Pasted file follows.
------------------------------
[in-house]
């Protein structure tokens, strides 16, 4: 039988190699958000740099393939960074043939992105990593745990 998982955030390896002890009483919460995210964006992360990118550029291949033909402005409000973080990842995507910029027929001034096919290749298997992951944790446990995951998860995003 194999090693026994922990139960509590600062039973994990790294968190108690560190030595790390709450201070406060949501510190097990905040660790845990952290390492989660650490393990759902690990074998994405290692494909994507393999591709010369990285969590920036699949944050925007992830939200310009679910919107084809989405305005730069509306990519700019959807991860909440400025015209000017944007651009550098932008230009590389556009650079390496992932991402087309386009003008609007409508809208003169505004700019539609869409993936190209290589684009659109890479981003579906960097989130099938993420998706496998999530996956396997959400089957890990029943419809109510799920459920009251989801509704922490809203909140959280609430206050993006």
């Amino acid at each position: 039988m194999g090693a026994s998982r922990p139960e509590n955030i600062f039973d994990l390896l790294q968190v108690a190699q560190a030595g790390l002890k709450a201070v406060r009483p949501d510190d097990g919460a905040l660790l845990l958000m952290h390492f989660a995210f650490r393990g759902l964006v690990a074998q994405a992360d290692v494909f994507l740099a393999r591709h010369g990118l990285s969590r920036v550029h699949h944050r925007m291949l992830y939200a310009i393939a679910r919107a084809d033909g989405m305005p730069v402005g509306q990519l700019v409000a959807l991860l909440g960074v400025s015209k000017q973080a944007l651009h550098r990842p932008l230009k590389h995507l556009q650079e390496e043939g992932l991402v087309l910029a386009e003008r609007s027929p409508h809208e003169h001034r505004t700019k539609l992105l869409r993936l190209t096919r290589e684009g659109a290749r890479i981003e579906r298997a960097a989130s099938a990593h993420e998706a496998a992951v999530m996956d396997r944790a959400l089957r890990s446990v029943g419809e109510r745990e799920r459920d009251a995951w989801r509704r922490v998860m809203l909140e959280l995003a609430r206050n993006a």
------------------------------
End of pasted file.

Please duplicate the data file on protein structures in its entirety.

[in-house]
């Protein structure tokens, strides 16, 4: 039988190699958000740099393939960074043939992105990593745990 998982955030390896002890009483919460995210964006992360990118550029291949033909402005409000973080990842995507910029027929001034096919290749298997992951944790446990995951998860995003 194999090693026994922990139960509590600062039973994990790294968190108690560190030595790390709450201070406060949501510190097990905040660790845990952290390492989660650490393990759902690990074998994405290692494909994507393999591709010369990285969590920036699949944050925007992830939200310009679910919107084809989405305005730069509306990519700019959807991860909440400025015209000017944007651009550098932008230009590389556009650079390496992932991402087309386009003008609007409508809208003169505004700019539609869409993936190209290589684009659109890479981003579906960097989130099938993420998706496998999530996956396997959400089957890990029943419809109510799920459920009251989801509704922490809203909140959280609430206050993006």
């Amino acid at each position: 039988m194999g090693a026994s998982r922990p139960e509590n955030i600062f039973d994990l390896l790294q968190v108690a190699q560190a030595g790390l002890k709450a201070v406060r009483p949501d510190d097990g919460a905040l660790l845990l958000m952290h390492f989660a995210f650490r393990g759902l964006v690990a074998q994405a992360d290692v494909f994507l740099a393999r591709h010369g990118l990285s969590r920036v550029h699949h944050r925007m291949l992830y939200a310009i393939a679910r919107a084809d033909g989405m305005p730069v402005g509306q990519l700019v409000a959807l991860l909440g960074v400025s015209k000017q973080a944007l651009h550098r990842p932008l230009k590389h995507l556009q650079e390496e043939g992932l991402v087309l910029a386009e003008r609007s027929p409508h809208e003169h001034r505004t700019k539609l992105l869409r993936l190209t096919r290589e684009g659109a290749r890479i981003e579906r298997a960097a989130s099938a990593h993420e998706a496998a992951v999530m996956d396997r944790a959400l089957r890990s446990v029943g419809e109510r745990e799920r459920d009251a995951w989801r509704r922490v998860m809203l909140e959280l995003a609430r206050n993006a």